Public hearings reflect deep support for Obama Presidential Library on South Side

Jeremy Manier
Executive Director of News and Public AffairsUniversity Communications

Two spirited Chicago Park District hearings to discuss proposed sites for the Barack Obama Presidential Library drew more than 2,200 people this week, with dozens of library supporters testifying before cheering audiences.

Public comments at the Jan. 13-14 events reflected overwhelming support among residents, elected officials and community groups for bringing the presidential library to the South Side. Speaking to a packed auditorium at Hyde Park Academy School on Tuesday night, Derek Douglas, vice president for civic engagement at the University of Chicago, said the University’s proposed sites for the library, which include parcels of land in Washington Park and Jackson Park, offer unprecedented opportunities for the South Side and the historic parks.

“This will be the first truly urban presidential library, which means it will have a greater impact on economic growth, culture and education than any presidential library before it,” Douglas said. “It will touch many more people, especially local residents.”

That message connected with many supporters in the crowd, including the Rev. Leon Finney, whose fiery testimony drew some audience members to their feet. “It’s time to vote ‘yes’ to the building of the Obama library on the South Side of the city of Chicago,” an impassioned Finney told the audience on Tuesday.

Douglas said the proposal has benefitted from the input of community partners, who want to ensure the library would not displace current residents of the Washington Park or Woodlawn communities. He recounted Chicago’s history of placing major museums in parks, and noted that parkland would allow for open space comparable to other presidential library campuses. The proposal calls for either 21 acres in Jackson Park, or 22 acres in Washington Park, with another 11 acres of University and city land near the Washington Park site. Presidential library buildings most likely would account for just three acres of the total project.

Phil Enquist of the architecture and planning firm Skidmore, Owings & Merrill, said the proposed sites would benefit the parks by bringing new visitors and driving new investment.

“The Presidential Center campus will be a small fraction of the larger parkland, but its presence will spark programming that will help to activate the entire park for the community’s use and enjoyment. In this way the library will partner with the parks and become a gateway,” Enquist explained.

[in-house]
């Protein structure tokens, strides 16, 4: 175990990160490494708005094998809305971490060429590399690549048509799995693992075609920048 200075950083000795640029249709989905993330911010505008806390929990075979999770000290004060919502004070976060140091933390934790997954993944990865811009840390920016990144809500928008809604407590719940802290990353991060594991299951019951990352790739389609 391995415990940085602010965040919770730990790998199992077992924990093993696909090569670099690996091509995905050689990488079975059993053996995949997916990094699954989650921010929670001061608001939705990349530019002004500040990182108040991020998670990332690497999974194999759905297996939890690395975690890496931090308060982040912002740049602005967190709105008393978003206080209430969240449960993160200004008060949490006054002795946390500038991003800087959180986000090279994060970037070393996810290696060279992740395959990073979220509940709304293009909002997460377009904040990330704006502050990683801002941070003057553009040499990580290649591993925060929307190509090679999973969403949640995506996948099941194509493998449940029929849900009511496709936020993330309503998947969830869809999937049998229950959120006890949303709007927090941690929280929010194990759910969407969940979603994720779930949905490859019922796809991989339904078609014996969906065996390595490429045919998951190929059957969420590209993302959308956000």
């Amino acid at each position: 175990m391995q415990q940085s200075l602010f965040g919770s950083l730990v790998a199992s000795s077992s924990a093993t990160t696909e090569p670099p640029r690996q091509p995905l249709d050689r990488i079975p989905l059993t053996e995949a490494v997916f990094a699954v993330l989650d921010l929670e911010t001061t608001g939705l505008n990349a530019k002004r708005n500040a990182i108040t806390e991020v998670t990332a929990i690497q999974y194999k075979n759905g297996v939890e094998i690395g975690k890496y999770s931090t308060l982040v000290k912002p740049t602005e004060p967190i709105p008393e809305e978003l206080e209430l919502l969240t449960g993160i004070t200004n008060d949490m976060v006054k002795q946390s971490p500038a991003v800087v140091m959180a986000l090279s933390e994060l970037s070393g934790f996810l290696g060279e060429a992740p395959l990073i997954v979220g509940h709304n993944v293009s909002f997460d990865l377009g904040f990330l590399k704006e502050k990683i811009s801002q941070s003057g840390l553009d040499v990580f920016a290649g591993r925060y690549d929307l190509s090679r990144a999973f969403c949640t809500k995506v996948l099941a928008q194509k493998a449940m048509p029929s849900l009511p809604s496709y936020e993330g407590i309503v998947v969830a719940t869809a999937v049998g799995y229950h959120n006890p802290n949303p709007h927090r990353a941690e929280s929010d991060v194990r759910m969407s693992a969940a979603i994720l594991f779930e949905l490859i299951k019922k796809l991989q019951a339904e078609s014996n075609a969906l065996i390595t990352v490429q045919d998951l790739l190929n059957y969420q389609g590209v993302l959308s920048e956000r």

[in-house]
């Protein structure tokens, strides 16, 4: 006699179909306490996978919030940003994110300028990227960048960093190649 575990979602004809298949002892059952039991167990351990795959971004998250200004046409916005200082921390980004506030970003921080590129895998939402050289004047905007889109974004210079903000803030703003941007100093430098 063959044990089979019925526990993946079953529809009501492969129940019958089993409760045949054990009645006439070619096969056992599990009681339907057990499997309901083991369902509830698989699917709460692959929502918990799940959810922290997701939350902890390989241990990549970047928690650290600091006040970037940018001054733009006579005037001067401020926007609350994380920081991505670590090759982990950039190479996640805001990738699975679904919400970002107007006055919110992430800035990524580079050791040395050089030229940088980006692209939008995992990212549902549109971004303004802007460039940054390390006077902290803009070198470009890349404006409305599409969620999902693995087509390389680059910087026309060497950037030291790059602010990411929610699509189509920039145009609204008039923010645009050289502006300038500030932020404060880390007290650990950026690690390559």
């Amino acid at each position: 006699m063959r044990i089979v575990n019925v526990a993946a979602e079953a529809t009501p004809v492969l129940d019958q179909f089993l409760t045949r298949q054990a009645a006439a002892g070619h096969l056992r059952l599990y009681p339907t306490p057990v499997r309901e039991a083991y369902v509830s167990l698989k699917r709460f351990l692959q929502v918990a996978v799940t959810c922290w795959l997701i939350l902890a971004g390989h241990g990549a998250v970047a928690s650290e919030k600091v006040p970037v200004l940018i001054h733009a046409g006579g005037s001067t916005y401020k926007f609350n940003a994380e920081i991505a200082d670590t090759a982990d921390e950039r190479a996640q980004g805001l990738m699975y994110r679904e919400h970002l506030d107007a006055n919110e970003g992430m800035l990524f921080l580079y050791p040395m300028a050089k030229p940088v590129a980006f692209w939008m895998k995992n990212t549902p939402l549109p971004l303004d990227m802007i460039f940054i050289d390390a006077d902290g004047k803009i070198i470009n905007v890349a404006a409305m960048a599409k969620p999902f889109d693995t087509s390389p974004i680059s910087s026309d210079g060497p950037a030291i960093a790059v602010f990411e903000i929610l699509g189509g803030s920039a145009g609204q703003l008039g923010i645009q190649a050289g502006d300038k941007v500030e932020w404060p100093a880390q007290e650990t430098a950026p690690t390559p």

At Wednesday’s similarly packed hearing at the Washington Park Fieldhouse, Washington Park native Ghian Foreman described learning archery in the park and going fishing in the park’s lagoon. “I don’t take using park space lightly,” he said, but the presidential library offers a chance to invest in the park and bring new life and more visitors to the area.

A personal connection with history

Many supporters at the Tuesday event praised the economic benefits of bringing the presidential library to the South Side. Wallace Goode of the Hyde Park Chamber of Commerce cited its potential to spur “much-needed economic growth,” while Bernita Johnson-Gabriel of the Quad Communities Development Corporation said the library would be “a catalyst like no other.”

Alderman Will Burns (4th Ward) looked back on the excitement of President Obama’s inauguration. “It is just as exciting to talk about bringing this home today,” he said, adding that he wanted to “welcome the economic development, jobs and opportunities that improve education and safety” associated with the library.

Ninety-six-year-old civil rights activist Timuel Black also cited the inspirational power of bringing the library to the South Side: “It can prove to all people that, as Sam Cooke sang so eloquently, ‘A change is gonna come.’”

Although some supporters of a library on the South Side expressed opposition to building on parkland, others said that including parkland would be a boon to the park system. One 12-year-old resident testified that she thought “the library would make the park better” for young people.

Woodlawn native and Cook Country Forest Preserve superintendent Arnold Randall reflected that Chicago has 11 museums in parks, including many of the city’s world-renowned institutions, such as the National Museum of Mexican Art in Harrison Park, the Art Institute of Chicago in Grant Park, the Museum of Science and Industry in Jackson Park, the Peggy Notebaert Nature Museum in Lincoln Park and the DuSable Museum of African American History in Washington Park. Randall noted that there should be a “high bar” for building in the parks, and concluded that the library telling the history behind the first African American president easily meets that bar.

The Rev. Richard L. Tolliver, pastor of St. Edmund’s Episcopal Church in the Washington Park neighborhood, said he wanted to build upon his congregants’ deep pride in their community and history.

“We want to carry on the same tradition by bringing the presidential library here,” Tolliver said.

More information about the collaborative bid to bring the Obama Presidential Library to the South Side is available at oplsouthside.org.

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